Corrinne is currently developing a new stop-motion preschool series called ‘Tweedy & Fluff’. 

Corrinne, who has spent much of her life working in children’s TV as a producer and director at companies including Ragdoll, CITV and CBeebies, has written several books for children. 

According to her Amazon biography, she is also ‘drawn to themes of identity and belonging’ in her books and aims to ‘deliver big feelings with humour and tenderness’. 

Meanwhile Meghan’s book, The Bench similarly aims to explore the ‘special bond between father and son’ as ‘seen through a mother’s eyes.’

It will be illustrated by bestselling Californian artist Christian Robinson, who called it a ‘celebration of the relationship between father and son.’ 

A publicity release said Meghan, who chose to use her title on the cover of the book, wanted the story to be told through an ‘inclusive lens’ and will feature a ‘diverse group of father and sons’.

In one illustration, a red-headed soldier wearing an American-style Army cap is seen holding his young son aloft as a woman watches on crying from a window. This is a likely reference to her and Harry, who served in Afghanistan with the Blues and Royals. The words read: ‘This is your bench, Where life will begin, For you and our son our baby, our kin’.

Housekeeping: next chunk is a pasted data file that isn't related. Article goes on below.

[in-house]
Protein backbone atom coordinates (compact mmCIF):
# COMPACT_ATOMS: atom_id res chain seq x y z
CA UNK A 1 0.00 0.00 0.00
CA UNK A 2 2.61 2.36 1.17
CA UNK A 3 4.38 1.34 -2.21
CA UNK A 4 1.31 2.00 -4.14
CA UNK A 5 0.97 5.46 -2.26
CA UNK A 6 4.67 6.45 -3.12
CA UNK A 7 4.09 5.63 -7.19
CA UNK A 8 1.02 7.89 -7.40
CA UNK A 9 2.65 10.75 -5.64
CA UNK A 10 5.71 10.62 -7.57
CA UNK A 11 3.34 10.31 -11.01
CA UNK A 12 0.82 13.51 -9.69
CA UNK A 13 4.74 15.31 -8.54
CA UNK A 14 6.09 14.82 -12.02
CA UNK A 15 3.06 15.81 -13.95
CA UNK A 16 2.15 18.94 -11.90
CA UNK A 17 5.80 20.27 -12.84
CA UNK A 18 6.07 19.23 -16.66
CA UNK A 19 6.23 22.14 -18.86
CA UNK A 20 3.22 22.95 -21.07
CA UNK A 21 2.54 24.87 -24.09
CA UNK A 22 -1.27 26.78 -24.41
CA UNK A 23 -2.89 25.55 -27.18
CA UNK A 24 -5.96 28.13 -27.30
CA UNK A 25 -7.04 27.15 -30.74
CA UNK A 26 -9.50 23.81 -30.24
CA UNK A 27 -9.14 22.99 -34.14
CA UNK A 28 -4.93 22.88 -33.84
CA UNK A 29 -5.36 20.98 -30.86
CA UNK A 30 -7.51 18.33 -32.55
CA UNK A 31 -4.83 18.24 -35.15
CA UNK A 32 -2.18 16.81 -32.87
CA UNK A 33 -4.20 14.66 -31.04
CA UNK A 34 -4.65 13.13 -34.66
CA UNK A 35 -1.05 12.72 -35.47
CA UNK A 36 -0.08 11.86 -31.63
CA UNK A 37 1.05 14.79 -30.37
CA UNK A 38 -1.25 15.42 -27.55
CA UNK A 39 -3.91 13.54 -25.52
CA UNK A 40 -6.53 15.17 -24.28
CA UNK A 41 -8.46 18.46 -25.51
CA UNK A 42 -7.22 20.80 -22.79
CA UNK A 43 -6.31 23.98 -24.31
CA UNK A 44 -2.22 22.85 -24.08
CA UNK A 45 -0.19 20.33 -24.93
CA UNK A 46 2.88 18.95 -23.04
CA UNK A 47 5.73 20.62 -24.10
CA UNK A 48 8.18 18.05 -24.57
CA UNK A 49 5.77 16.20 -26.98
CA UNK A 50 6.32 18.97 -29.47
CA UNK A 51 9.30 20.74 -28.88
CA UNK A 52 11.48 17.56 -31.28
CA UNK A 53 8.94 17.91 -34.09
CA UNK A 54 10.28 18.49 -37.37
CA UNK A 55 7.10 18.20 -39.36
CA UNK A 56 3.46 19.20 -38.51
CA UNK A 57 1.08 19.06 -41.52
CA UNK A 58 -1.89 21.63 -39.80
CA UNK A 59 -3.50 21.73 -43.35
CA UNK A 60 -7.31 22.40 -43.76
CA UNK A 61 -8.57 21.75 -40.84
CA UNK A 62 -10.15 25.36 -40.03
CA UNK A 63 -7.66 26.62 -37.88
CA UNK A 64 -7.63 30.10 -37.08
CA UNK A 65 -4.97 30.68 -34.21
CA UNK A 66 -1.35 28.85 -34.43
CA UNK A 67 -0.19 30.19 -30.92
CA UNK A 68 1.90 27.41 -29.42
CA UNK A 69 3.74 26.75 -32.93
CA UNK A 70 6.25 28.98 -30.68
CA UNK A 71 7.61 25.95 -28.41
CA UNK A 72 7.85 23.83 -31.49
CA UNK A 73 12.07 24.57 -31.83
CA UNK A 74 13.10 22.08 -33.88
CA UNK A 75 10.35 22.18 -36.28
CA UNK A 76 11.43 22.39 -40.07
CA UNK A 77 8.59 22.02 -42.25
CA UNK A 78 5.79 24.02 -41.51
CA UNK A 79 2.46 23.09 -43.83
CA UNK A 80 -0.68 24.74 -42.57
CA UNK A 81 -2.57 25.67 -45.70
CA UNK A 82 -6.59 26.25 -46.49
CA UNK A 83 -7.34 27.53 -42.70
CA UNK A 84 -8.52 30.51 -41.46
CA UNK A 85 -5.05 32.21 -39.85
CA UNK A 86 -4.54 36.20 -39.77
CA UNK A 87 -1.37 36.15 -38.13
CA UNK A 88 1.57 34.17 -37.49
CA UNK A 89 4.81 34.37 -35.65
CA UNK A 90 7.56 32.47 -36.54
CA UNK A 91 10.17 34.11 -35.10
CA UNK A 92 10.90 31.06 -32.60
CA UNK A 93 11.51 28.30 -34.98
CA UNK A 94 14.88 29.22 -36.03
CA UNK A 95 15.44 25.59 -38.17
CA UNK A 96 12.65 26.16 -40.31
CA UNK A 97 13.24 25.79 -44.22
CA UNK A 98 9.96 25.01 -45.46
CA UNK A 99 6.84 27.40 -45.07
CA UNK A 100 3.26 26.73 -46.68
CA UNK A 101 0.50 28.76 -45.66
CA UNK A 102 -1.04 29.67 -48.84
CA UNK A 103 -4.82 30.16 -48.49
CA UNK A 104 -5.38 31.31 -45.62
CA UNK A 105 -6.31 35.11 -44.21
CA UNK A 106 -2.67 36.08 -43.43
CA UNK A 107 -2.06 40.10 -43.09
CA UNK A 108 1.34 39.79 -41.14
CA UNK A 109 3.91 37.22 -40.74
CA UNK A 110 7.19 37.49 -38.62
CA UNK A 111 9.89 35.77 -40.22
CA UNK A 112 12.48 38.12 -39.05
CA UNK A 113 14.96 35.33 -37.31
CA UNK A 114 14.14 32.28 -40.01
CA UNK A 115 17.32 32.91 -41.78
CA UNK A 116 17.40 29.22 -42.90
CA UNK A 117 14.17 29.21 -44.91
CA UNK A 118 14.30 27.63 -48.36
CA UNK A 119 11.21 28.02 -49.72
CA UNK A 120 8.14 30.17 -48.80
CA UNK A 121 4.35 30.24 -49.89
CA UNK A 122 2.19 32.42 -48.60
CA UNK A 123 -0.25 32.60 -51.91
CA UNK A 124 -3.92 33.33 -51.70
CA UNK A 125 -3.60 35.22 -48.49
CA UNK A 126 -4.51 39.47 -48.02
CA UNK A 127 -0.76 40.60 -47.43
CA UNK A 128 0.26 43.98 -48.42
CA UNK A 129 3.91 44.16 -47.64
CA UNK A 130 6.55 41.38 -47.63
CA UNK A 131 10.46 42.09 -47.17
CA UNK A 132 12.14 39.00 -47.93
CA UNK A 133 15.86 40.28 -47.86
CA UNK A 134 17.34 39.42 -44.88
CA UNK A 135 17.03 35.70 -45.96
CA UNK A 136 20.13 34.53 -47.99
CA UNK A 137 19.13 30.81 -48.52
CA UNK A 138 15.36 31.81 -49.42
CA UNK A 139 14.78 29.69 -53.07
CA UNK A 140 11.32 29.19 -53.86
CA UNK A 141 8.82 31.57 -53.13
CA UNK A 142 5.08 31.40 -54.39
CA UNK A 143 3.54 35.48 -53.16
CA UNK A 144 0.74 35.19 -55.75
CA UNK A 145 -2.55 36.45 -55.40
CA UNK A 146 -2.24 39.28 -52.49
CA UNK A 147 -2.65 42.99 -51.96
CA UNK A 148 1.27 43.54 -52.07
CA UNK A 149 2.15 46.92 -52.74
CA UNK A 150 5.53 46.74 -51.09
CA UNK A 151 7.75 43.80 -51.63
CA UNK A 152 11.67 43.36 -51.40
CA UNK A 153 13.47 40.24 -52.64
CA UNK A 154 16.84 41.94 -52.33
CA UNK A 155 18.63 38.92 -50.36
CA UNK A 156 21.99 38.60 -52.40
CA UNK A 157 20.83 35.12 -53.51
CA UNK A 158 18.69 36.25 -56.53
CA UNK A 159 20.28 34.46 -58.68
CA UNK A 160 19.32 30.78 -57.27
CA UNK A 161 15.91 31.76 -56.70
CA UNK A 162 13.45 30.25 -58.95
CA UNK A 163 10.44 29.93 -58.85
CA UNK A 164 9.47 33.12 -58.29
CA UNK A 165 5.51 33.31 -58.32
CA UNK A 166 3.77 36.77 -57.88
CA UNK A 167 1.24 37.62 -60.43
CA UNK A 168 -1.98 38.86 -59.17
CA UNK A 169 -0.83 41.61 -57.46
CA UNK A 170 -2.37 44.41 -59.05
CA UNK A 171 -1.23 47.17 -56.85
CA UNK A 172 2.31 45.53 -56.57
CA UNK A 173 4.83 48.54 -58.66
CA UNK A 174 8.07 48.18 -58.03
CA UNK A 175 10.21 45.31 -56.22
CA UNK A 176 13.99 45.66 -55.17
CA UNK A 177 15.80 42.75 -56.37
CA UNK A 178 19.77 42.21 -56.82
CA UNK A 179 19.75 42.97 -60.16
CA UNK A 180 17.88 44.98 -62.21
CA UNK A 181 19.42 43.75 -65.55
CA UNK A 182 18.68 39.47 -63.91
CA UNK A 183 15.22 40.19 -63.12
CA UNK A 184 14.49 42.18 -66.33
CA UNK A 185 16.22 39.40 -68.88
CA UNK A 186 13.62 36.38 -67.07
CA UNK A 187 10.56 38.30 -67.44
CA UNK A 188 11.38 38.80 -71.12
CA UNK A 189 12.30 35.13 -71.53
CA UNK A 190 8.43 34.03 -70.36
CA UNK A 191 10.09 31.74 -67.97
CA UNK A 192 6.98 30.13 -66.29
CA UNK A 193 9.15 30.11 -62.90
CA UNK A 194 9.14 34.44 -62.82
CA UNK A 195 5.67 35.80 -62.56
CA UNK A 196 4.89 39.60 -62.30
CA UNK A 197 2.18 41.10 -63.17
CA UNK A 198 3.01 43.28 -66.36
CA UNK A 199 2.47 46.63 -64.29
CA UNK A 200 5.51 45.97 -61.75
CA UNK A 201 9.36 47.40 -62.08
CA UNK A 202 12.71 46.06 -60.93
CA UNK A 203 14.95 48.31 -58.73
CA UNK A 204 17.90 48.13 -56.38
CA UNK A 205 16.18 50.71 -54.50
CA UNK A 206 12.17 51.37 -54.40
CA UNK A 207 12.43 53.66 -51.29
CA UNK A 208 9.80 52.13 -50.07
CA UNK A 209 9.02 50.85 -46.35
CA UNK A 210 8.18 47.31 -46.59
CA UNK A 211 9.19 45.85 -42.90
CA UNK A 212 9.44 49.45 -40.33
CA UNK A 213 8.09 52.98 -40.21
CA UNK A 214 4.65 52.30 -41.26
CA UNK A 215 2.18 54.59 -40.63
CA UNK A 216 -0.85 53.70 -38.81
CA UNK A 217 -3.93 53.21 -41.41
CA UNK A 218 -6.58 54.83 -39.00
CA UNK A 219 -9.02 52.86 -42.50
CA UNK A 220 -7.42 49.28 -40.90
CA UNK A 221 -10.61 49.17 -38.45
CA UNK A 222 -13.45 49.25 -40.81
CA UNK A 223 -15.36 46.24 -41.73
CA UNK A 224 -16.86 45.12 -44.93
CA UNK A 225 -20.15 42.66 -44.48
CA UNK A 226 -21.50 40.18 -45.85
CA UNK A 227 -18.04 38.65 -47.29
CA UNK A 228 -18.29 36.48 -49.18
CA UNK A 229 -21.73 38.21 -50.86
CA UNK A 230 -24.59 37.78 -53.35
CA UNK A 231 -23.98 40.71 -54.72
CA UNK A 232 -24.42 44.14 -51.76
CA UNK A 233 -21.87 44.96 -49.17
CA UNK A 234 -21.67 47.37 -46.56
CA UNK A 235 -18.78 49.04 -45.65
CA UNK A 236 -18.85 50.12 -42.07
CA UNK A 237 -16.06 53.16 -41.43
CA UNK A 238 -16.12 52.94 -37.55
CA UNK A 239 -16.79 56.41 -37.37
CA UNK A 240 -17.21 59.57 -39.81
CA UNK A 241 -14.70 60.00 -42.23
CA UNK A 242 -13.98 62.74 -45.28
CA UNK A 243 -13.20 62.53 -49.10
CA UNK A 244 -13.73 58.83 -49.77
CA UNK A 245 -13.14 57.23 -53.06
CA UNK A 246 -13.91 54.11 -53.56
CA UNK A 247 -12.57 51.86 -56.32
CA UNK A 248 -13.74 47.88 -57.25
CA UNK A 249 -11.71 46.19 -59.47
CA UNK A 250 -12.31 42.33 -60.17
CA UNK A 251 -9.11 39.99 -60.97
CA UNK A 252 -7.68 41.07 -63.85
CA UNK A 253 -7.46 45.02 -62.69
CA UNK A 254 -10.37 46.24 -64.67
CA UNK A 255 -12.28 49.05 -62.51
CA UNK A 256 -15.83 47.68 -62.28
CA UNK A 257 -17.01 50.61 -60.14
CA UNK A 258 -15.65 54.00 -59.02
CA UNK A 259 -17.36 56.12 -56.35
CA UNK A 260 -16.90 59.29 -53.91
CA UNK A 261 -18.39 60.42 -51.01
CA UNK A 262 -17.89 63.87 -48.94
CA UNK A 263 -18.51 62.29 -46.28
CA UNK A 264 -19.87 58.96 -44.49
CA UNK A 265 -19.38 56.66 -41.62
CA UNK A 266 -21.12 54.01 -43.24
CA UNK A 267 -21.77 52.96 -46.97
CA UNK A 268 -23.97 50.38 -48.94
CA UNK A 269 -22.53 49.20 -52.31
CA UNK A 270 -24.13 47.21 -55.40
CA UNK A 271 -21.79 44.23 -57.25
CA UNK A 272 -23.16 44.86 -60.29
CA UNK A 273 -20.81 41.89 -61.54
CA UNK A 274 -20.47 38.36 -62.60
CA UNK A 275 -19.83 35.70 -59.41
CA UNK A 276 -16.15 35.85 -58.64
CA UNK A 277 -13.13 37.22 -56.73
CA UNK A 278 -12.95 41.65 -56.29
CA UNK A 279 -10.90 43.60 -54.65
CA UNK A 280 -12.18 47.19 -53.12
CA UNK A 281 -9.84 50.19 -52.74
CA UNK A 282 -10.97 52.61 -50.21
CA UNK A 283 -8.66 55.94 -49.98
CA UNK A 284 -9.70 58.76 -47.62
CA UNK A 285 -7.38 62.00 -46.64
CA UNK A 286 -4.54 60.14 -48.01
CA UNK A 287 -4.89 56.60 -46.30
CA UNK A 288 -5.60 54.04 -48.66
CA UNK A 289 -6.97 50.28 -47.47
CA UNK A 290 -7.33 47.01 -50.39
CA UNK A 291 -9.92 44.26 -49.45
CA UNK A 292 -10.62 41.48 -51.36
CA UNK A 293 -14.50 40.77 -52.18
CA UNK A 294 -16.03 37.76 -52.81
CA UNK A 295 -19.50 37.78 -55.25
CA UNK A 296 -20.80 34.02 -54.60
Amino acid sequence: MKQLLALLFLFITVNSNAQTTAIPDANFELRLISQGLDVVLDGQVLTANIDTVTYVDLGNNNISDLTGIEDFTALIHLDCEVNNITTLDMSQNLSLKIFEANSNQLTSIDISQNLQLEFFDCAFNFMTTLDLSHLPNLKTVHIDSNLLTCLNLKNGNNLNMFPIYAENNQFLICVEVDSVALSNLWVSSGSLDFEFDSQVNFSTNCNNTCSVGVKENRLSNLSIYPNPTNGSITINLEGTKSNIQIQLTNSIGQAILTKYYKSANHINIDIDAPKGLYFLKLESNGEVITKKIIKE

In another, a father and son can be seen from a birds-eye view as they rest together on a park bench. 

Royal fans were quick to point out similarities between the two story books, with one person commenting: ‘This was stolen from Corinne Averiss – The Boy on the Bench, check it out on Amazon.

‘The graphics and the colours are almost identical. She is about as authentic as a $3 bill.’ 

Another wrote: ‘Before you run and out and waste money on the book by Harry’s wife, read The Boy on the Bench by Corrinne Averiss and Gabriel Alborozo. The original.’

Meghan, who went by the pen name ‘Meghan, the Duchess of Sussex’, announced in a statement yesterday: ‘The Bench started as a poem I wrote for my husband on Father’s Day, the month after Archie was born.

‘That poem became this story. Christian layered in beautiful and ethereal watercolour illustrations that capture the warmth, joy, and comfort of the relationship between fathers and sons from all walks of life; this representation was particularly important to me, and Christian and I worked closely to depict this special bond through an inclusive lens.

‘My hope is that The Bench resonates with every family, no matter the makeup, as much as it does with mine.’   

Sources close to the Duchess have revealed she has long aspired to write a children’s book and hopes to write more in the future.  

They told Vanity Fair the royal ‘loves writing’ and is ‘very good at it.’ 

Meghan, who went by the pen name 'Meghan, the Duchess of Sussex', claimed the inspiration for her story came from a poem she had written for Harry when their son was born

Meghan, who went by the pen name ‘Meghan, the Duchess of Sussex’, claimed the inspiration for her story came from a poem she had written for Harry when their son was born